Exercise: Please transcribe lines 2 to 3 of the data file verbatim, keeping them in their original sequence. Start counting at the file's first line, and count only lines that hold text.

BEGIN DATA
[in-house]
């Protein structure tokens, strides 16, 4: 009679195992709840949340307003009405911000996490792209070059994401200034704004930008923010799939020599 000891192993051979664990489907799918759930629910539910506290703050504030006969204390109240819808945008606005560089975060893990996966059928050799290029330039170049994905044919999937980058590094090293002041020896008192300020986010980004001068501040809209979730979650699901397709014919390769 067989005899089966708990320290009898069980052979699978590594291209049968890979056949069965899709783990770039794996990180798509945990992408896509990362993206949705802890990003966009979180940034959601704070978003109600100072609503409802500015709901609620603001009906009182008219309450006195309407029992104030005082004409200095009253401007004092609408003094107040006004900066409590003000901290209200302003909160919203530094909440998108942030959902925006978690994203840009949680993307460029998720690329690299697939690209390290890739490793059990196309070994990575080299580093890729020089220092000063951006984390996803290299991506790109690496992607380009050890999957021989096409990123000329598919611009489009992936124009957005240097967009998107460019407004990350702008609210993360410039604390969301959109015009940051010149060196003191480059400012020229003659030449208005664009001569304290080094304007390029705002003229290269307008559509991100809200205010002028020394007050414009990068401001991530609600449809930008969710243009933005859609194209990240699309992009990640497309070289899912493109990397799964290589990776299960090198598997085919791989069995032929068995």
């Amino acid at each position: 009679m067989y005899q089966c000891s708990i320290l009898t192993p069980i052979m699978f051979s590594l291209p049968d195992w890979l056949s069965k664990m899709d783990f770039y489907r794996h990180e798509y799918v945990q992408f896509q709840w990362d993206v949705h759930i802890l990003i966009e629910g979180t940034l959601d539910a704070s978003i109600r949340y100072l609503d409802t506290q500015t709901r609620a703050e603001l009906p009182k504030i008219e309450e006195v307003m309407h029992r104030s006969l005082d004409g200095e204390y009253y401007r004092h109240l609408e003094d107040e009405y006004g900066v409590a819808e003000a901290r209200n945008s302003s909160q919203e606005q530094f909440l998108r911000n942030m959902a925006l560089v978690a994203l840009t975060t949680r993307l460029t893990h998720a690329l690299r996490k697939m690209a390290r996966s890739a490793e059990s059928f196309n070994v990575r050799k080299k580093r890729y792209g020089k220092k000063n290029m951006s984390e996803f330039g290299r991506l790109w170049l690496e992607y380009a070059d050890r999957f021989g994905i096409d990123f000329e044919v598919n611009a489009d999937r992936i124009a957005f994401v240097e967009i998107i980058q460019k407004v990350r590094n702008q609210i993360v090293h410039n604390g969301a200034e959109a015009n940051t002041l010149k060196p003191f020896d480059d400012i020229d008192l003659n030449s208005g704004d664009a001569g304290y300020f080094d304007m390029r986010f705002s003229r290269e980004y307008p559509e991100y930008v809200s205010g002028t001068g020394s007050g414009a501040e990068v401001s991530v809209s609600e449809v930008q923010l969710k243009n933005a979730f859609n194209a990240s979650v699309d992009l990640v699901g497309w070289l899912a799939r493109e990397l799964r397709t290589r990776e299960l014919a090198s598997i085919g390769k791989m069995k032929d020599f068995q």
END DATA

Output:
């Protein structure tokens, strides 16, 4: 009679195992709840949340307003009405911000996490792209070059994401200034704004930008923010799939020599 000891192993051979664990489907799918759930629910539910506290703050504030006969204390109240819808945008606005560089975060893990996966059928050799290029330039170049994905044919999937980058590094090293002041020896008192300020986010980004001068501040809209979730979650699901397709014919390769 067989005899089966708990320290009898069980052979699978590594291209049968890979056949069965899709783990770039794996990180798509945990992408896509990362993206949705802890990003966009979180940034959601704070978003109600100072609503409802500015709901609620603001009906009182008219309450006195309407029992104030005082004409200095009253401007004092609408003094107040006004900066409590003000901290209200302003909160919203530094909440998108942030959902925006978690994203840009949680993307460029998720690329690299697939690209390290890739490793059990196309070994990575080299580093890729020089220092000063951006984390996803290299991506790109690496992607380009050890999957021989096409990123000329598919611009489009992936124009957005240097967009998107460019407004990350702008609210993360410039604390969301959109015009940051010149060196003191480059400012020229003659030449208005664009001569304290080094304007390029705002003229290269307008559509991100809200205010002028020394007050414009990068401001991530609600449809930008969710243009933005859609194209990240699309992009990640497309070289899912493109990397799964290589990776299960090198598997085919791989069995032929068995």
């Amino acid at each position: 009679m067989y005899q089966c000891s708990i320290l009898t192993p069980i052979m699978f051979s590594l291209p049968d195992w890979l056949s069965k664990m899709d783990f770039y489907r794996h990180e798509y799918v945990q992408f896509q709840w990362d993206v949705h759930i802890l990003i966009e629910g979180t940034l959601d539910a704070s978003i109600r949340y100072l609503d409802t506290q500015t709901r609620a703050e603001l009906p009182k504030i008219e309450e006195v307003m309407h029992r104030s006969l005082d004409g200095e204390y009253y401007r004092h109240l609408e003094d107040e009405y006004g900066v409590a819808e003000a901290r209200n945008s302003s909160q919203e606005q530094f909440l998108r911000n942030m959902a925006l560089v978690a994203l840009t975060t949680r993307l460029t893990h998720a690329l690299r996490k697939m690209a390290r996966s890739a490793e059990s059928f196309n070994v990575r050799k080299k580093r890729y792209g020089k220092k000063n290029m951006s984390e996803f330039g290299r991506l790109w170049l690496e992607y380009a070059d050890r999957f021989g994905i096409d990123f000329e044919v598919n611009a489009d999937r992936i124009a957005f994401v240097e967009i998107i980058q460019k407004v990350r590094n702008q609210i993360v090293h410039n604390g969301a200034e959109a015009n940051t002041l010149k060196p003191f020896d480059d400012i020229d008192l003659n030449s208005g704004d664009a001569g304290y300020f080094d304007m390029r986010f705002s003229r290269e980004y307008p559509e991100y930008v809200s205010g002028t001068g020394s007050g414009a501040e990068v401001s991530v809209s609600e449809v930008q923010l969710k243009n933005a979730f859609n194209a990240s979650v699309d992009l990640v699901g497309w070289l899912a799939r493109e990397l799964r397709t290589r990776e299960l014919a090198s598997i085919g390769k791989m069995k032929d020599f068995q």